Bank of Canada interest rate hikes haven’t slowed demand for new cars, yet

Successive Bank of Canada (BoC) interest rate hikes this spring and summer have begun driving up monthly vehicle payments, but are unlikely to immediately soften demand in the supply-starved car market, auto insiders say.

While interest rates are going up for all consumers, the impact on the auto market has been limited so far, said Andrew King, managing partner at DesRosiers Automotive Consultants Inc.

“Right now, the dominant factor is vehicle supply, and until that’s resolved then those whole demand-level issues really don’t come into it.”

Robert Karwel, senior manager of J.D. Power Canada’s automotive practice, said key industry metrics indicate potential turbulence on the horizon, but show “sustainability” still built into the sector.

“We don’t have any data to suggest anything’s slowed down. Demand is high … Canadians are still buying, given the amount of cars available, that equation hasn’t changed.”


Yet as the BoC overnight rate has been bumped up from 0.25 per cent in January to 2.5 per cent today, consumers can expect to start feeling the pressure.

Karwel said the average annual percentage rate (APR) for vehicle financing reached 4.5 per cent in July after starting the year at 3.5 per cent. The APR growth in 2022 means the “game has changed” compared to last year, he added. In 2022, vehicle prices increased between 12 and 13 per cent, but monthly payments went up only two to three per cent, on average, according to J.D. Power data.

Year-to-date for 2022, the total average monthly vehicle payment in Canada was about $770, Karwel said. Prior to the pandemic, it was $660.

Until now, Canadians have been absorbing these higher payments because lofty prices for used vehicles have been providing a “cushion,” Karwel said. But with higher interest rates accelerating payment growth ahead of vehicle price growth, consumers will need to adapt.

At the dealer level, Mark Falkenberg, head of Ontario’s Willowdale Auto Group, said he expects demand to withstand higher interest rates, at least in the short-term.

“People who need vehicles are going to continue to buy vehicles. You may have some of the people who may push it off because the rates have climbed, but I think that the strength of the equity in anybody who’s got a trade-in is still offsetting a fair amount of that rate increase.”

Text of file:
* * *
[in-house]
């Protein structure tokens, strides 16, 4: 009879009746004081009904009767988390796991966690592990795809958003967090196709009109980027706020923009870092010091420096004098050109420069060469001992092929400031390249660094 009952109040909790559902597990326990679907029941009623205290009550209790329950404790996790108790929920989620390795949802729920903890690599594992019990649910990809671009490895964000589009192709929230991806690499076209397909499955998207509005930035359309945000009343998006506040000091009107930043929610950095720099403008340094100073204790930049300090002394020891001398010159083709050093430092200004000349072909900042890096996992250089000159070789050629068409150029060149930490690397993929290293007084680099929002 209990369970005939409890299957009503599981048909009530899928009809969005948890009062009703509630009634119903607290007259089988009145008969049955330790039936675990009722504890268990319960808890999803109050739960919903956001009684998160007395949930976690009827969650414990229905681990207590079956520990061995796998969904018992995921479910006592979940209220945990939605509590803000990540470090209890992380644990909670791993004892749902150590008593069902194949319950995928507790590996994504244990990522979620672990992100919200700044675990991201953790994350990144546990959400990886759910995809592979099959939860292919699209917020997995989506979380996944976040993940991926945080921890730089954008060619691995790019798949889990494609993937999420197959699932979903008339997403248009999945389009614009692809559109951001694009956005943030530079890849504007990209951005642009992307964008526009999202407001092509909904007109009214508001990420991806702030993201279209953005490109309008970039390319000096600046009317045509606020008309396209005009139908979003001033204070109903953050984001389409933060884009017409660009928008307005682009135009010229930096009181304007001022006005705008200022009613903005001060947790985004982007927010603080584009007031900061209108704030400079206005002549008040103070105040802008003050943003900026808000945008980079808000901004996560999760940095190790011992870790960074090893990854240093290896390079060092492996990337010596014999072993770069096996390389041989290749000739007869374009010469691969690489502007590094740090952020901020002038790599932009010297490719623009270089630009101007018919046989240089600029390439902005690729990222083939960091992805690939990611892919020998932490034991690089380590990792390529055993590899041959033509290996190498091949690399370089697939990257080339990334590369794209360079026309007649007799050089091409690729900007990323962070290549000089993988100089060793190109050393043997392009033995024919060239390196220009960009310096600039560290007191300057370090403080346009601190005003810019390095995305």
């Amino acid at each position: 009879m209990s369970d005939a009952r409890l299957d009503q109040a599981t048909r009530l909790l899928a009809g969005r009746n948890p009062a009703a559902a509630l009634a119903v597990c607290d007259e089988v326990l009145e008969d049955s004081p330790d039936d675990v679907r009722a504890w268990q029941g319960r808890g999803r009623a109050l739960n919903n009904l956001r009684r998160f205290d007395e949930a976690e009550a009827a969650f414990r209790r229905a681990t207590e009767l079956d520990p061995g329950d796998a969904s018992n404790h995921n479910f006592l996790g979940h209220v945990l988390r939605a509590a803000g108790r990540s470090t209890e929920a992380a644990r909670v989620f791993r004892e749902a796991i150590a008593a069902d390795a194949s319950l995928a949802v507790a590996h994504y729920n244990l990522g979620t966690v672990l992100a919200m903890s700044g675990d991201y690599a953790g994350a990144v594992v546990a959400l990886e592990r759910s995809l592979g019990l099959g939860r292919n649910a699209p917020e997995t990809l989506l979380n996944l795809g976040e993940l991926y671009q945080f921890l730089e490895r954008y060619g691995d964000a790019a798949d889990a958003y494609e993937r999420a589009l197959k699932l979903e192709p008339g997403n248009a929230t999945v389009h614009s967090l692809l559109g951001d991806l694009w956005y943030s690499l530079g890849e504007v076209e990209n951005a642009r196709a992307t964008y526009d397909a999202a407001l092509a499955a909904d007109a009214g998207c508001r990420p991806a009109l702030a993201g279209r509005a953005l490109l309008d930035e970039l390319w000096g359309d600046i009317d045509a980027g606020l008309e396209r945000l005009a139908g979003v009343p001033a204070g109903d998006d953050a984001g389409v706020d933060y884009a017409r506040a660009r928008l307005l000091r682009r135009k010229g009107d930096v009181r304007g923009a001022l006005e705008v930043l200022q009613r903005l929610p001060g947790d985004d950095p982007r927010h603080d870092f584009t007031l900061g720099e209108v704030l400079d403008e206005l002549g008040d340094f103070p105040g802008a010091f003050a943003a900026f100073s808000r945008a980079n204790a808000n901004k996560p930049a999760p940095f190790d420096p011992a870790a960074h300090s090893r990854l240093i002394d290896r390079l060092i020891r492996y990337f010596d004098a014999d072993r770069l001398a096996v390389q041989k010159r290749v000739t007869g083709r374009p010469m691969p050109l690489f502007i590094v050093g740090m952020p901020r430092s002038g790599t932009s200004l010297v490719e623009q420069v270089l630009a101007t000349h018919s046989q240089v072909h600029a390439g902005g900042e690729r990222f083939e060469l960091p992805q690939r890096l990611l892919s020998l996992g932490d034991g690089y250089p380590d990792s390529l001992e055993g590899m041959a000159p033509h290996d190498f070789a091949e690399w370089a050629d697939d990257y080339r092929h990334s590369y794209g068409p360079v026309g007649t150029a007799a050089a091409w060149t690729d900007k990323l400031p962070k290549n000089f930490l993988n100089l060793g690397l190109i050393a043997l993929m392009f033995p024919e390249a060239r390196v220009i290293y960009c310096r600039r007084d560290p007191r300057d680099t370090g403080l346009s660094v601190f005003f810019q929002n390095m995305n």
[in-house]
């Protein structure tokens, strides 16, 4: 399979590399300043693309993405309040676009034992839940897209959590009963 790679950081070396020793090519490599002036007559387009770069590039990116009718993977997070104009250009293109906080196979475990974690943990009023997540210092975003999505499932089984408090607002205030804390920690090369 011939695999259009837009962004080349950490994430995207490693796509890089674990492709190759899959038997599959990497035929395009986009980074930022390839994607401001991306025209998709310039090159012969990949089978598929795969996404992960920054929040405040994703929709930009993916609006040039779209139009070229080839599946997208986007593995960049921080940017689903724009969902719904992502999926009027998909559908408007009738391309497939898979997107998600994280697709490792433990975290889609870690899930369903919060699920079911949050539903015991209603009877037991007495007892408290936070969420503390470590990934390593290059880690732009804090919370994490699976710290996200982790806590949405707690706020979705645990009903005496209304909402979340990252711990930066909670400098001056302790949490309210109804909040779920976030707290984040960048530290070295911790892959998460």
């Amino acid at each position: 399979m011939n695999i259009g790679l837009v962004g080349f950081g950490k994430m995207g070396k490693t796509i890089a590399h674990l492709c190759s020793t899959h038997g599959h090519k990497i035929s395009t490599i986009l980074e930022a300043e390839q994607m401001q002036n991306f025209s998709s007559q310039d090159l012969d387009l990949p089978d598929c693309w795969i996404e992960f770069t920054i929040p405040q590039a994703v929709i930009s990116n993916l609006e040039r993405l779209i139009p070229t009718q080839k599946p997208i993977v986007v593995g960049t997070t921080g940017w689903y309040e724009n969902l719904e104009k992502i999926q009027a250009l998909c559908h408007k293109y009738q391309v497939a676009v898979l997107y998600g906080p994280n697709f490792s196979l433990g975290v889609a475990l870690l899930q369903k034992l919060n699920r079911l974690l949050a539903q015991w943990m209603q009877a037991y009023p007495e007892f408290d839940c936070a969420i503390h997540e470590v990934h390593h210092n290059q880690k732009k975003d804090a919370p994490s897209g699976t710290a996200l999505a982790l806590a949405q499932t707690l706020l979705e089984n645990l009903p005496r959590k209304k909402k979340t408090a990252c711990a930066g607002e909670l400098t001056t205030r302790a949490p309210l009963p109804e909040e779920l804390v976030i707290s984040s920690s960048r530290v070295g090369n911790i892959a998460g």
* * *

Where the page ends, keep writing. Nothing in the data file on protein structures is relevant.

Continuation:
Once more new-car supply becomes available, however, Falkenberg said automakers will need to bring incentives back into the equation, or have their captive finance arms offer more generous rates, to keep buyers coming in.

With supply chain issues continuing to depress production, this scenario looks unlikely to play out before 2023, King said.

“There’s been close to a million lost sales over the last three years … Not all those people are going to go buy a car, but some of them will, and those lost sales I think will definitely give the market some strength into next year.”

Once production ramps back up, King said automakers should be able to maintain demand with incentives, even as rates rise. But further rate hikes, which economists are widely expecting, do pose a threat, he said.

“If the Bank of Canada overshoots on interest rates, drives the whole economy into recession, [and] people start getting laid off, then it has an impact on the automotive market,” said King.

Karwel, likewise, said rising interest rates and their impact on monthly payments could cool the hot auto market, but there is no guarantee the sector will find equilibrium.

“The big issue of it is it’s like a snowball going down a hill, you can’t necessarily stop it because we could cool off too much.”

If any one factor were to set off this “cascade” in the auto sector today, Karwel said downward pressure on used vehicle prices would likely be the culprit.

“That starts to impact the source of funds on the down payment, and it alters that payment ratio negatively for a consumer.”

Despite the uncertainty, Karwel said one other data point gives him confidence the auto market will be able to withstand modestly higher interest rates.

In the years before the pandemic, he said, you could “set your watch to” the percentage of the total vehicle price consumers were paying in their monthly payment. Between 2015 and 2019, the figure was 1.5 per cent. Yet through the pandemic, he added, that percentage has slid into the 1.4 per cent range, meaning consumers are paying for marginally less of their vehicle with each payment.

“That is suggesting that there’s the ability for payments to still go higher but the consumers will be willing to absorb it.”

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